Story Pile: The Last Samurai

The Last Samurai is a 2003 American history-drama movie where Tom Cruise The Space Pope reprises his basic conceptual role in Dances With Wolves* and goes to Japan to learn of these strange, exotic natives and their wildly different ways. It is a story regularly lambasted for a variety of reasons such as its grotesquely understated depiction of Tom Cruise’s alcoholic soldier going completely teetotal without any seeming ill effects (which is very fair) to its claiming that Tom Cruise becomes ‘the best Samurai’ in the narrative (which is not) to the marketing which literally puts TOM CRUISE THE LAST SAMURAI directly adjacent one another suggesting that no actually, yes, Tom Cruise does become The Last Samurai in this story (which is extremely fair).

BUT WE’RE NOT GOING TO TALK ABOUT THIS MOVIE, HA HA

We’re going to talk about Samurai.

The thing with this movie that’s so interesting to me isn’t that it’s a good or a bad telling about the Satsuma Rebellion and the battle of Shiroyama, which were real things that really happened. It honestly seems pretty reasonable to me that Ken Watanabe could easily be a Samurai dude in the vein of Saigo Takamori for an actual story, because Ken Watanabe is awesome, and can make anything sound cool or great.

The thing is, the Satsuma rebellion is one of those stories that’s a little bit too easy to template orientalism on, because it’s the story of people we already didn’t like understanding, and it echoes of a familiar story we in the west already like. We love an underdog story and there’s a strong fetishisation of the Samurai in the west. The Samurai, oo, they’re mysterious. The Samurai, ooo, they went into battle with just a sword, no armour or guns. The Samurai, oooooo, they lived with honour and killed themselves rather than face disgrace!

Almost none of that was true, by the way. I’m still trying to convince Ted to write somewhere common-access I can to get the Hot Takes on Samurai out there, but let me see if I can give you the short summary.

Samurai were dickholes.

Samurai were basically people who inherited a position that meant they got a free ride from the government as long as they could justify that they got a free ride from the government, which led to a lot of writing by Samurai class people about how Samurai class people totally deserve free food because they’re Samurai people. They wrote about their skill in battle (in two hundred years of peace) and loyalty (after a history of fragmenting power of the lords, while many of them had no lords), and their deep philosophical insight (after writing the aforementioned twaddle). The Samurai were as a cultural group basically people paid by the government to tell the government how great an idea it was to keep paying them.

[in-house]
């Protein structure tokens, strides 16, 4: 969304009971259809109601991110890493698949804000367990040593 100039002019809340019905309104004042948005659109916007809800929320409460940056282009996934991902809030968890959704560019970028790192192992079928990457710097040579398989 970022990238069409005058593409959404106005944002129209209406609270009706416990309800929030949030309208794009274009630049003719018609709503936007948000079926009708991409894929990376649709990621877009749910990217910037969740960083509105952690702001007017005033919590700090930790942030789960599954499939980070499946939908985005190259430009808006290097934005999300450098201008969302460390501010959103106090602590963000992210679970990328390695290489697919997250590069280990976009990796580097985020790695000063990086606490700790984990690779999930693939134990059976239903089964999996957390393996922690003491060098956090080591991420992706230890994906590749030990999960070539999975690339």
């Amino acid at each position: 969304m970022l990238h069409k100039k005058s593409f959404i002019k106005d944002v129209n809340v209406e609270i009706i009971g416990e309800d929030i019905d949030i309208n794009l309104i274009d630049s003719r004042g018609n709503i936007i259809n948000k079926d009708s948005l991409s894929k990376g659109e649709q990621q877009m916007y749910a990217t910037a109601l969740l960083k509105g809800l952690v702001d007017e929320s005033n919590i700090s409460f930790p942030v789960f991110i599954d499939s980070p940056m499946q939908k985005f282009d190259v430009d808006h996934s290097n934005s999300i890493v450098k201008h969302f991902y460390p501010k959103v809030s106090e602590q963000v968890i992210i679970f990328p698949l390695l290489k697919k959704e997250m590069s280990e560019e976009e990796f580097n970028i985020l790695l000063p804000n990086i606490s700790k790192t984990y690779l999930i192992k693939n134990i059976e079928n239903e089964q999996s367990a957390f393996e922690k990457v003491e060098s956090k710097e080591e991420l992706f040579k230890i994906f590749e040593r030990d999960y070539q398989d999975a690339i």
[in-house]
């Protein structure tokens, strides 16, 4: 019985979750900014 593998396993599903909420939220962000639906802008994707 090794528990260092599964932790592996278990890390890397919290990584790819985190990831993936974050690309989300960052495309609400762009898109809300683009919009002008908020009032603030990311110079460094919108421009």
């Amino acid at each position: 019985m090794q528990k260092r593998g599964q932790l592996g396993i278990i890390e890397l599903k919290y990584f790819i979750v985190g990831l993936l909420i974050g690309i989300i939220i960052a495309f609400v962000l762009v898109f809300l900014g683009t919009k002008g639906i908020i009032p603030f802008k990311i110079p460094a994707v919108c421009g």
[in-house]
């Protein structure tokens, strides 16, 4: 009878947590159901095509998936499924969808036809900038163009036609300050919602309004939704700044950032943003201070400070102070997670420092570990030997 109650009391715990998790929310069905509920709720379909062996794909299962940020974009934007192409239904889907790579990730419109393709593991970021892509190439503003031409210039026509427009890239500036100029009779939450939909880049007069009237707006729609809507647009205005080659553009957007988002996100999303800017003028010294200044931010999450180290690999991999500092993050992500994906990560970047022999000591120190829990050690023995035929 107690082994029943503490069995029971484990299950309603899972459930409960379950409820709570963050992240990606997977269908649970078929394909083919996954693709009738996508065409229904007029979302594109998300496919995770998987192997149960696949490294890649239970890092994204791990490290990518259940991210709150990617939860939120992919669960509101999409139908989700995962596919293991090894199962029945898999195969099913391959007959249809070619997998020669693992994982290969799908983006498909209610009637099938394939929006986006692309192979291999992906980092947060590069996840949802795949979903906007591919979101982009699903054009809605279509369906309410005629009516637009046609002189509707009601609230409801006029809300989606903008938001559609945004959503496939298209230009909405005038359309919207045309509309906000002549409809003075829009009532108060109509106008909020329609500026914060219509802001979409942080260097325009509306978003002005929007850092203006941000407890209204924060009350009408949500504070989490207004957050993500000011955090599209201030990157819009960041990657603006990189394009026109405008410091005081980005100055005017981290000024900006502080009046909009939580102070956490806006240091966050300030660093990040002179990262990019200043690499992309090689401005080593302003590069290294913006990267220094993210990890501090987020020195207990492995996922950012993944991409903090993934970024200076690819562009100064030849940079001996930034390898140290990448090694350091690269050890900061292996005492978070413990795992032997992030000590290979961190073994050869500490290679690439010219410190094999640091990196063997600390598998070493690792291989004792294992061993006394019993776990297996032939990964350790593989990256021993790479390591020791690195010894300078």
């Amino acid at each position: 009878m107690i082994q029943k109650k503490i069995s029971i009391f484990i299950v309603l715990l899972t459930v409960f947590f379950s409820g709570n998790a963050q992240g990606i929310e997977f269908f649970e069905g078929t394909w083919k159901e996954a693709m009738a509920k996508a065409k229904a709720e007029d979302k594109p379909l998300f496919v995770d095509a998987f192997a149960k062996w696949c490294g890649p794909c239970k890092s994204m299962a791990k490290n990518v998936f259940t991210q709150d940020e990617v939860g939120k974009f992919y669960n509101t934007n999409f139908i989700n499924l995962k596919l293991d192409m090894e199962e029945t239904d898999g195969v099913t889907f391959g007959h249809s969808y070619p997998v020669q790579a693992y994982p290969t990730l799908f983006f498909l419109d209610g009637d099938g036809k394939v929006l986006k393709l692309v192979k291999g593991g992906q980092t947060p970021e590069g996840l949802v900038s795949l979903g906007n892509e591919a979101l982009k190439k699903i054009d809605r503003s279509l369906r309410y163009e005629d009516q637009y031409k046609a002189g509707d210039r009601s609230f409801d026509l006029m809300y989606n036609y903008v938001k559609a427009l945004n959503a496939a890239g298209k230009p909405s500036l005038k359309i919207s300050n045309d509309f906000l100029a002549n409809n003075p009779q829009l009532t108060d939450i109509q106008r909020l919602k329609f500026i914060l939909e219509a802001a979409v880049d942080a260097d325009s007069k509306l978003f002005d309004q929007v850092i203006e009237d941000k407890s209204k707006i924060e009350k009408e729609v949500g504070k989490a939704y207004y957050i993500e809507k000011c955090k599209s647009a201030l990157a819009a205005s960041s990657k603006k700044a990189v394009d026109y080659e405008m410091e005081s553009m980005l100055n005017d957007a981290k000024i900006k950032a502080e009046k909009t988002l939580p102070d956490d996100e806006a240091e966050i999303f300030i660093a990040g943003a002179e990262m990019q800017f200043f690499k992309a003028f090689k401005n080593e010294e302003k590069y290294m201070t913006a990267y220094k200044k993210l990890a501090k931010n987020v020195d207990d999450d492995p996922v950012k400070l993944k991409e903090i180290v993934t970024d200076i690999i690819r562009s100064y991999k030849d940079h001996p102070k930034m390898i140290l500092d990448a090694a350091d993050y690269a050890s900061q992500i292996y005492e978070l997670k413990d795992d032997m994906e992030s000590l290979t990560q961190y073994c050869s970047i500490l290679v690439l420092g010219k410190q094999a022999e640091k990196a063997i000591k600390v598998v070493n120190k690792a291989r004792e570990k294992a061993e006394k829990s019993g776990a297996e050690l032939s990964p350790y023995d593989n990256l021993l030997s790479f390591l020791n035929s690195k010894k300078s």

If you look into the actual times of war and the Sengoku Jidai, you’ll find the people who were most treacherous and untrustworthy were the Samurai, people who had some stake in the power structure and ensuing outcomes of battles. They would actually backstab people, set up traps, get people assassinated and totally wreck negotiations by being blundering chodes. If you wanted loyalty you got yourself a ninja, and if you wanted actually fearsome resolve in battle, inexplicably, you got yourself some Monks.

As Samurai were privileged, paid, and listened to, and as the wars completely failed to break out, the Samurai kept going with their rhetoric about being Super Death Badasses who needed the freedom to Kill At Will, because of their fiercely important Honour. I’m simplifying, but not by much.

The Satsuma Rebellion was about a lot of things, like the restructuring of a government system, moving priorities, old and new philosophies clashing, but inasmuch as we can point to small groups of people forming around the intentions of single humans the Satsuma Rebellion is about a dude named Takamori Saigo. Yeah, like Ken Watanabe’s character!

Saigo wasn’t just important, Saigo was one of the most influential Samurai in history. Saigo helped establish what we call the Meiji Restoration, or ‘when the emperor got to emp again.’ The dude wrote poetry, led wars, fought in battle and argued in court, so he wasn’t nothing. But he wanted to invade Korea, like really wanted to invade Korea, like, real bad, and the rest of the court were all like, dude, wtf, we just got done building a sweet railroad and consolidating power under a single government system, you really wanna start a war over an ocean we didn’t even build a boat, c’mon man, you know how invading Korea gets.